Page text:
General Cox was with Early in the Valley Campaign, and the movement to Washington, and his brigade has the distinction of being the nearest to approach the National Capitol.

From his dramatic experience with Early, General Cox was called to aid Lee at Petersburg, where he was placed in command of two miles of front under this immortal chieftain, and again he received the highest commendation for his conduct. It was at Sailor's Creek, when Lee was overwhelmed with apprehension, that Cox's brigade cheered his sad heart.

At Chancellorsville, stoical endurance and five wounds; at Spottsylvania, greater endurance, remarkable courage and promotion: Finally—Petersburg to Appomattox! In the tragic demoralization of this ghastly march, soldiers struggled along almost bewildered, many falling out of ranks half dazed. The enemy, fully equipped and intoxicated with victory, rushed on, and the Confederates made a stand to save the trains.

On April the ninth, the pitiful remnant of the Army of Northern Virginia, after six days of retreat and continuous fighting, reached Appomattox. Could it cut through the Federal Army there? Could it get food from Lynchburg and retreat southward? Could it have done this even if its brave way had not been impeded by a cumbrous wagon train?

Gordon's Corps in front, and Longstreet's Corps in the rear, awaited the signal for a general advance, the cavalry already skirmishing right and front. Grimes was called to another part of the field, and General Cox was put in command of the Division. General Gordon ordered him to throw forward up the slope of the hill. He obeyed with celerity, and the impetous color-bearers bore their flags too far forward. Soon Cook's and Cox's Brigades received a terrible artillery fire from a battery in front. Nothing daunted, they advanced, charged boldly and captured it.

The Federal calvary attacked fiercely, but unsupported by the infantry it had to retire.

General Cox discovering that the woods in front were full of troops under General Ord, took a commanding position, and ordered a halt. Presently columns of infantry bore down upon the flanks and center of the division and the firing was resumed.

Couriers from Gordon ordered the withdrawal of the division, and this was ingeniously accomplished.

The Federal Army, conscious of the movement, advanced so rapidly that the situation became alarming. This advance must be checked. How?

General Cox at once ordered the regimental commanders to meet him at its center without halting the command, which was done. He then pointed to a hill between them and the enemy and ordered them to face about double quick to the crest of the hill, and before the enemy could realize their action to halt and fire upon them by brigade, then with equal rapidity, to face about and join the division in retreat.

With a wild rebel yell Cox's Brigade swiftly and precisely obeyed the sharp command, “Halt, Ready, Aim, Fire!” And the last shot at Appomattox was the immortal verdict of Cox's Brigade, which safely withdrew and rejoined the division.

“Gallantly, gloriously done!” was the salute of General Gordon, and although the white flag of surrender waved, and a noble cause was lost, to the brigade of General William Ruffin Cox is due the credit of the last charge at Appomattox of firing the final shot.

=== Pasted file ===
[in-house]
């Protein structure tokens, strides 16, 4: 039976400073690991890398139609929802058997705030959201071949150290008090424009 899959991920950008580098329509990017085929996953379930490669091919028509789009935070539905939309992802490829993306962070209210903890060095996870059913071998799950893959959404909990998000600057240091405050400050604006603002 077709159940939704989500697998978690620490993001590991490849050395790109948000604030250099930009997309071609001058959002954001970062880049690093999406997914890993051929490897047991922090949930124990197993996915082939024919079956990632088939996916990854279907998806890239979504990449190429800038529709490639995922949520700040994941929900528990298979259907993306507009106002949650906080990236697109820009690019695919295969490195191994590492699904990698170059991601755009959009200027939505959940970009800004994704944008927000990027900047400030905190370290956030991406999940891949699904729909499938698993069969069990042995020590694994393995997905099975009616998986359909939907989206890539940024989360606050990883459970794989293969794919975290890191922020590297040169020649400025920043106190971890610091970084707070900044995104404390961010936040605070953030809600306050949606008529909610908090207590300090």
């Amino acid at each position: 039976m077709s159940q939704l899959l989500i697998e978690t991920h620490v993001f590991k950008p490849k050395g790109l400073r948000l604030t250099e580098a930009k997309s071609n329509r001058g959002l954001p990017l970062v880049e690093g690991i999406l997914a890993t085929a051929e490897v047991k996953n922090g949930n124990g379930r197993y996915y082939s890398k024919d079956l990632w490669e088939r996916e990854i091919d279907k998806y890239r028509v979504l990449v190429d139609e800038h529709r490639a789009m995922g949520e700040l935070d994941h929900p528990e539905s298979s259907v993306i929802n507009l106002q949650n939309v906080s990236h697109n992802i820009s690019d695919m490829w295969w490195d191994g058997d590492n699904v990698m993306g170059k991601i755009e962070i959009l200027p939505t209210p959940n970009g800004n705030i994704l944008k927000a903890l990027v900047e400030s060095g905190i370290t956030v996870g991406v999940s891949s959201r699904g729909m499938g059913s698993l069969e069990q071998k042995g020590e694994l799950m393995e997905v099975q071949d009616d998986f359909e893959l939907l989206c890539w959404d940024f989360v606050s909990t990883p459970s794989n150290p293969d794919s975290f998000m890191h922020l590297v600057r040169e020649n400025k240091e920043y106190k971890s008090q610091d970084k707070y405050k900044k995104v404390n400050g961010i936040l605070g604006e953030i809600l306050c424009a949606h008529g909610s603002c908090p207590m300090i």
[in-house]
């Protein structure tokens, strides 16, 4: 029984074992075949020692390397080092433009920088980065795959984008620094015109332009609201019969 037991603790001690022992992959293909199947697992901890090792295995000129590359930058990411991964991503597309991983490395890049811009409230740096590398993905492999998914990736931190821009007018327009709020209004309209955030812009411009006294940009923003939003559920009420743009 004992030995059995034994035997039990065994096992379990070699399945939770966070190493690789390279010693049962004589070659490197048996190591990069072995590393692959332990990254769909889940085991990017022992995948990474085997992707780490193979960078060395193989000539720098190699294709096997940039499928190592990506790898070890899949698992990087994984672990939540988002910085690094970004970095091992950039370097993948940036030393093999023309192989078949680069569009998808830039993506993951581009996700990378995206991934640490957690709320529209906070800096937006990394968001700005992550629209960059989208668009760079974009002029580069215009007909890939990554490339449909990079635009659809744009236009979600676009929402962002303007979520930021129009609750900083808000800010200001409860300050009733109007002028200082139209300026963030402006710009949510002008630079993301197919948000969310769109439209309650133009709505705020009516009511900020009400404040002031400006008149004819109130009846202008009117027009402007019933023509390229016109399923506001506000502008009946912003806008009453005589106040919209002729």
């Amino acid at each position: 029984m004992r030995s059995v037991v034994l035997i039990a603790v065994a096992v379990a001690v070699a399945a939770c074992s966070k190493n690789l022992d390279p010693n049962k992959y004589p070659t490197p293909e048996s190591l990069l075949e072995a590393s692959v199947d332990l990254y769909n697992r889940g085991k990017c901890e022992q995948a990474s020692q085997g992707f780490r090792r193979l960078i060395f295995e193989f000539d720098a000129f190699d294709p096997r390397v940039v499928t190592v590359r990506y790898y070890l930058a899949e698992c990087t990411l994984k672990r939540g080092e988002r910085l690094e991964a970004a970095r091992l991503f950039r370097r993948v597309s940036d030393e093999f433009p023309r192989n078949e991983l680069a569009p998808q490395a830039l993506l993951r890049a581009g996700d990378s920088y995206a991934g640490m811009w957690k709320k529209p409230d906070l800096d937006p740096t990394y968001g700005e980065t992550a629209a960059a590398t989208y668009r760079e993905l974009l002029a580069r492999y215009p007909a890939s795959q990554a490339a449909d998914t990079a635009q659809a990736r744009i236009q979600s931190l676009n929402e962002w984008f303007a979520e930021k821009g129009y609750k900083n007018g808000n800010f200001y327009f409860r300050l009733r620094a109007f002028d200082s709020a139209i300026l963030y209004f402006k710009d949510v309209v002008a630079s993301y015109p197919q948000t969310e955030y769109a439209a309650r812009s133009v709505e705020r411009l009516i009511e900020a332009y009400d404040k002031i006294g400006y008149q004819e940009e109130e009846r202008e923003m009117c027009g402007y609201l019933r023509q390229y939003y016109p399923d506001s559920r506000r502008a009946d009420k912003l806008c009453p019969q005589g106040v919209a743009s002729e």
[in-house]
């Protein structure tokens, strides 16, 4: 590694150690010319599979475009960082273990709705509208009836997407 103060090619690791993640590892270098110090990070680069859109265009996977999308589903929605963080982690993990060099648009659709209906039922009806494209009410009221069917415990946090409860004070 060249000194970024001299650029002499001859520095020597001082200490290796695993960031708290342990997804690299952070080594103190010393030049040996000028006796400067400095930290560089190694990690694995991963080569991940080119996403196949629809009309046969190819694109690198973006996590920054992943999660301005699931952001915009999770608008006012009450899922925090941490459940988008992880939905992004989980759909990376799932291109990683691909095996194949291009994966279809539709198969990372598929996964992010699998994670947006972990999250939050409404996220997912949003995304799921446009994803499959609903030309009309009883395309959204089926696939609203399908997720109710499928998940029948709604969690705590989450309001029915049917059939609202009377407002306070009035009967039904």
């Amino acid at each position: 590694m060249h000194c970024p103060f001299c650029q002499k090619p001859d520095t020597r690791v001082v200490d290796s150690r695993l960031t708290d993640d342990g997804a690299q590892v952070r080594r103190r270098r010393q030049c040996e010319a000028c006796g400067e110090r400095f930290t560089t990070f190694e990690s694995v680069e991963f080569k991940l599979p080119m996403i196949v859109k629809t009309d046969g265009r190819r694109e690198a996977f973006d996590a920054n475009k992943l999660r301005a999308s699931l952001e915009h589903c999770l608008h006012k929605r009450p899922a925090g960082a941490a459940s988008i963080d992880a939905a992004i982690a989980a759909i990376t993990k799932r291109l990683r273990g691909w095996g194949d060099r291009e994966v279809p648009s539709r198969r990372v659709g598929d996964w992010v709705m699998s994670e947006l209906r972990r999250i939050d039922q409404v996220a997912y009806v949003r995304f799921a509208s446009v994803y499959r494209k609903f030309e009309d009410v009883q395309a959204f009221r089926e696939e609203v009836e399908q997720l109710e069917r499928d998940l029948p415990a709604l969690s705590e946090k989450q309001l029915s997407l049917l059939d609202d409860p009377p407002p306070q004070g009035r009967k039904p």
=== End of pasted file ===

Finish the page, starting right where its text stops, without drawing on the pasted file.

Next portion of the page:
Most of us remember the description of this romantic and chivalrous episode in the “Sunset of the Confederacy,” by General Morris Schaff, of Massachusetts, (page 210) “Grimes put Bushrod Johnson on his right, Cox's Brigade of North Carolina holding the extreme flank. (Page 222.) As Chamberlain crosses the little run, all the troops on his left press forward and the whole Confederate line, now full of despair and heartache, begins to fall back. But as they return, Cox gives to his North Carolina Brigade the command, “Right about face!” Behind them their young, stately, commander stands, his body bearing the scars of eleven wounds. As one they whirl. Firmly rings his voice again: “Ready! Aim! Fire!” and from level guns pours the last volley that will be fired by the Army of Northern Virginia. Manly

was he in the morning of life; manly is he in its evening; and his heart still youthful nothwithstanding its weight of seventy odd years. Here is my hand gallant Cox, and may your last days be cloudless and sweet!

“And reader, while the smoke of his brigade is billowing up, let me tell you a monument marks the spot where that last volley was fired; and, if ever you visit the field, and I hope it will be in October, do go to that stone; the tall, slender, gray-bodied, twilight holding young pines that have grown thickly in front of it, and the purple asters blooming around it, if you lend your ear, will welcome you to its proud record.”

All was over, and General Cox and General Lee were standing together at the bier of the Confederacy.

“Where do you intend to go?” General Cox asked General Lee.

“I don't know, I have no home.” Was General Lee's reply.

No home, when so many thousands held him dear!

The experience of war did not weaken the energy of General Cox. He turned his attention to the healing and reconciling work of peace, and he soon adjusted his mental attitude for a strenuous life, realizing that whether in peace or war it is always “fight!” He immediately established himself in Raleigh, and began to practise law, but his executive ability, his calm judgment, his keen foresight and philosophy were rare qualities which made him essential to the public life of his State. His first official position was President of the Chatham Coal Fields Company.

In 1865 he announced his candidacy for Solicitor of the Metropolitan District, and although the State then boasted of a Republican majority of 40,000, he won the race by 27 votes. He was then the only Democrat in North Carolina to hold a public office. In 1873 he was made Chairman of the State Educational Association, and rendered inestimable service in that position. In 1875 he was Chairman of the Democratic State Executive